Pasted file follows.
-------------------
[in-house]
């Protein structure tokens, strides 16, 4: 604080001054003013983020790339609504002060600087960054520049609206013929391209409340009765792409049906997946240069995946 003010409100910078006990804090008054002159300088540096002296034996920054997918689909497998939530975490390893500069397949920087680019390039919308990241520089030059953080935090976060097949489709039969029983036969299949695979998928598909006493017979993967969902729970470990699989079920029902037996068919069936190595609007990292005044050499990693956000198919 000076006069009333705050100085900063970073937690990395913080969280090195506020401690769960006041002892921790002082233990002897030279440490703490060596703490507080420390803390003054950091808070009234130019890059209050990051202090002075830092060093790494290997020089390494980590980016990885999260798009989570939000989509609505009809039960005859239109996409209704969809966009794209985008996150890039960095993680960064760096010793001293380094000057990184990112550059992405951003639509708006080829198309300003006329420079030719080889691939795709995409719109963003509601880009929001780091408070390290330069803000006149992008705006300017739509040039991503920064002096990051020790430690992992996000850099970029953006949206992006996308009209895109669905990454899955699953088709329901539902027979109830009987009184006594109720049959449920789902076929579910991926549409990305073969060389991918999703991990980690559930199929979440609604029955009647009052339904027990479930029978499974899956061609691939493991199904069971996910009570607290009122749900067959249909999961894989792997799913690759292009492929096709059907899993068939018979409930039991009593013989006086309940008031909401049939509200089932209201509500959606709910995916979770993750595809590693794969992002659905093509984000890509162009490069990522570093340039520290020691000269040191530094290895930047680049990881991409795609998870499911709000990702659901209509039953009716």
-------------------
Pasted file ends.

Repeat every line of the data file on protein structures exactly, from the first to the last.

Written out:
[in-house]
């Protein structure tokens, strides 16, 4: 604080001054003013983020790339609504002060600087960054520049609206013929391209409340009765792409049906997946240069995946 003010409100910078006990804090008054002159300088540096002296034996920054997918689909497998939530975490390893500069397949920087680019390039919308990241520089030059953080935090976060097949489709039969029983036969299949695979998928598909006493017979993967969902729970470990699989079920029902037996068919069936190595609007990292005044050499990693956000198919 000076006069009333705050100085900063970073937690990395913080969280090195506020401690769960006041002892921790002082233990002897030279440490703490060596703490507080420390803390003054950091808070009234130019890059209050990051202090002075830092060093790494290997020089390494980590980016990885999260798009989570939000989509609505009809039960005859239109996409209704969809966009794209985008996150890039960095993680960064760096010793001293380094000057990184990112550059992405951003639509708006080829198309300003006329420079030719080889691939795709995409719109963003509601880009929001780091408070390290330069803000006149992008705006300017739509040039991503920064002096990051020790430690992992996000850099970029953006949206992006996308009209895109669905990454899955699953088709329901539902027979109830009987009184006594109720049959449920789902076929579910991926549409990305073969060389991918999703991990980690559930199929979440609604029955009647009052339904027990479930029978499974899956061609691939493991199904069971996910009570607290009122749900067959249909999961894989792997799913690759292009492929096709059907899993068939018979409930039991009593013989006086309940008031909401049939509200089932209201509500959606709910995916979770993750595809590693794969992002659905093509984000890509162009490069990522570093340039520290020691000269040191530094290895930047680049990881991409795609998870499911709000990702659901209509039953009716």